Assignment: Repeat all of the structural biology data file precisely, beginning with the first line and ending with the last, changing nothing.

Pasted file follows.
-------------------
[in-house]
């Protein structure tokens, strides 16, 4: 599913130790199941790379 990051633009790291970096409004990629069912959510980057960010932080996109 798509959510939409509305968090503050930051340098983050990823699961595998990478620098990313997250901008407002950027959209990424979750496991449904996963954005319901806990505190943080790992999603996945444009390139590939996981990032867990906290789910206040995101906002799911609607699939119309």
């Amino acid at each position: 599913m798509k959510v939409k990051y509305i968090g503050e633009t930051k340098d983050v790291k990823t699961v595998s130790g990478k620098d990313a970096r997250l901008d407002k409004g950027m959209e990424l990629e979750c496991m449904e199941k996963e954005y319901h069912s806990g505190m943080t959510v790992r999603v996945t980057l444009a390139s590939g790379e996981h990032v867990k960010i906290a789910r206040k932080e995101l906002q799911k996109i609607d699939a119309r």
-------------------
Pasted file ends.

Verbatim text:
[in-house]
């Protein structure tokens, strides 16, 4: 599913130790199941790379 990051633009790291970096409004990629069912959510980057960010932080996109 798509959510939409509305968090503050930051340098983050990823699961595998990478620098990313997250901008407002950027959209990424979750496991449904996963954005319901806990505190943080790992999603996945444009390139590939996981990032867990906290789910206040995101906002799911609607699939119309």
């Amino acid at each position: 599913m798509k959510v939409k990051y509305i968090g503050e633009t930051k340098d983050v790291k990823t699961v595998s130790g990478k620098d990313a970096r997250l901008d407002k409004g950027m959209e990424l990629e979750c496991m449904e199941k996963e954005y319901h069912s806990g505190m943080t959510v790992r999603v996945t980057l444009a390139s590939g790379e996981h990032v867990k960010i906290a789910r206040k932080e995101l906002q799911k996109i609607d699939a119309r």